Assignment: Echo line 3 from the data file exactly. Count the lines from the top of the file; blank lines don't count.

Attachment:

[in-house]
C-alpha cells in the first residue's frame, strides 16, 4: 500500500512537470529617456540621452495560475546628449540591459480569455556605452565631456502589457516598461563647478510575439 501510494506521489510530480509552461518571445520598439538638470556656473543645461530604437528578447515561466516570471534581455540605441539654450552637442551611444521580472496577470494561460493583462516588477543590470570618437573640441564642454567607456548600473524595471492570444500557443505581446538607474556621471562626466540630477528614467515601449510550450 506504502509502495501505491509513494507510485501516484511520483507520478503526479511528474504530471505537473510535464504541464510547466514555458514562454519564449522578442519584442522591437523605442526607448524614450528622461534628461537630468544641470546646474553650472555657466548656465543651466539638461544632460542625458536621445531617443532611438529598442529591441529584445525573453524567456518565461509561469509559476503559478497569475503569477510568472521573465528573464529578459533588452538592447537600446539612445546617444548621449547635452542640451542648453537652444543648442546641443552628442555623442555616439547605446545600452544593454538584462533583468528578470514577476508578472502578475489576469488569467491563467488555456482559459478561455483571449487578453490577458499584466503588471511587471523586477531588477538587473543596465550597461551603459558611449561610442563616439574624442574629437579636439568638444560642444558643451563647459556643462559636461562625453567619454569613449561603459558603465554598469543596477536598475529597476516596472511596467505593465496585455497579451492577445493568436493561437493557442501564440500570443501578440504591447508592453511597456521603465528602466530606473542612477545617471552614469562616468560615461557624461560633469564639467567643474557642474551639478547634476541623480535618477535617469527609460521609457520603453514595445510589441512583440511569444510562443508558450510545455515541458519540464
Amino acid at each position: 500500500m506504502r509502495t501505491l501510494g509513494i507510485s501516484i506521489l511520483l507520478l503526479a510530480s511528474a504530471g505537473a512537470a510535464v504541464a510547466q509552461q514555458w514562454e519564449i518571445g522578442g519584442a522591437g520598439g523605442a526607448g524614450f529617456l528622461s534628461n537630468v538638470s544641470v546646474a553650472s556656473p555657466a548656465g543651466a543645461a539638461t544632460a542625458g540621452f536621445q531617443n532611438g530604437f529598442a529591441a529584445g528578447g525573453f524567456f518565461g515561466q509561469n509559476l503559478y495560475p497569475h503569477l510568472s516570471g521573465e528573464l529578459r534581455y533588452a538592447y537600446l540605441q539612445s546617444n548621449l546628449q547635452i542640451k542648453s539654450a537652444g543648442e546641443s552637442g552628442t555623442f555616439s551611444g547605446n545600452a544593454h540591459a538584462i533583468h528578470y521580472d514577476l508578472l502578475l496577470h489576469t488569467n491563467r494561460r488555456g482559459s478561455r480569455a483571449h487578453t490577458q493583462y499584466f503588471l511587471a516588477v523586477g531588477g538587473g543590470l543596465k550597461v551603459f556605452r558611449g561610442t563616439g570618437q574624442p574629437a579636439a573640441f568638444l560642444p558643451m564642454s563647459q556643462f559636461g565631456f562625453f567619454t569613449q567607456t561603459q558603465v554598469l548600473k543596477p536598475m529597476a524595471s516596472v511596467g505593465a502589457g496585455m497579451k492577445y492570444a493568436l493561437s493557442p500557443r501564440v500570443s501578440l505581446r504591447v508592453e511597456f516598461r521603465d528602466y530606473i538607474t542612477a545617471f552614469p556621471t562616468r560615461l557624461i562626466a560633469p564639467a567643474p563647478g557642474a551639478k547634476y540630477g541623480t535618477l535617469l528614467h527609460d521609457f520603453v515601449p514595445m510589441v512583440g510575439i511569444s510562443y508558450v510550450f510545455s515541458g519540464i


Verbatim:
Amino acid at each position: 500500500m506504502r509502495t501505491l501510494g509513494i507510485s501516484i506521489l511520483l507520478l503526479a510530480s511528474a504530471g505537473a512537470a510535464v504541464a510547466q509552461q514555458w514562454e519564449i518571445g522578442g519584442a522591437g520598439g523605442a526607448g524614450f529617456l528622461s534628461n537630468v538638470s544641470v546646474a553650472s556656473p555657466a548656465g543651466a543645461a539638461t544632460a542625458g540621452f536621445q531617443n532611438g530604437f529598442a529591441a529584445g528578447g525573453f524567456f518565461g515561466q509561469n509559476l503559478y495560475p497569475h503569477l510568472s516570471g521573465e528573464l529578459r534581455y533588452a538592447y537600446l540605441q539612445s546617444n548621449l546628449q547635452i542640451k542648453s539654450a537652444g543648442e546641443s552637442g552628442t555623442f555616439s551611444g547605446n545600452a544593454h540591459a538584462i533583468h528578470y521580472d514577476l508578472l502578475l496577470h489576469t488569467n491563467r494561460r488555456g482559459s478561455r480569455a483571449h487578453t490577458q493583462y499584466f503588471l511587471a516588477v523586477g531588477g538587473g543590470l543596465k550597461v551603459f556605452r558611449g561610442t563616439g570618437q574624442p574629437a579636439a573640441f568638444l560642444p558643451m564642454s563647459q556643462f559636461g565631456f562625453f567619454t569613449q567607456t561603459q558603465v554598469l548600473k543596477p536598475m529597476a524595471s516596472v511596467g505593465a502589457g496585455m497579451k492577445y492570444a493568436l493561437s493557442p500557443r501564440v500570443s501578440l505581446r504591447v508592453e511597456f516598461r521603465d528602466y530606473i538607474t542612477a545617471f552614469p556621471t562616468r560615461l557624461i562626466a560633469p564639467a567643474p563647478g557642474a551639478k547634476y540630477g541623480t535618477l535617469l528614467h527609460d521609457f520603453v515601449p514595445m510589441v512583440g510575439i511569444s510562443y508558450v510550450f510545455s515541458g519540464i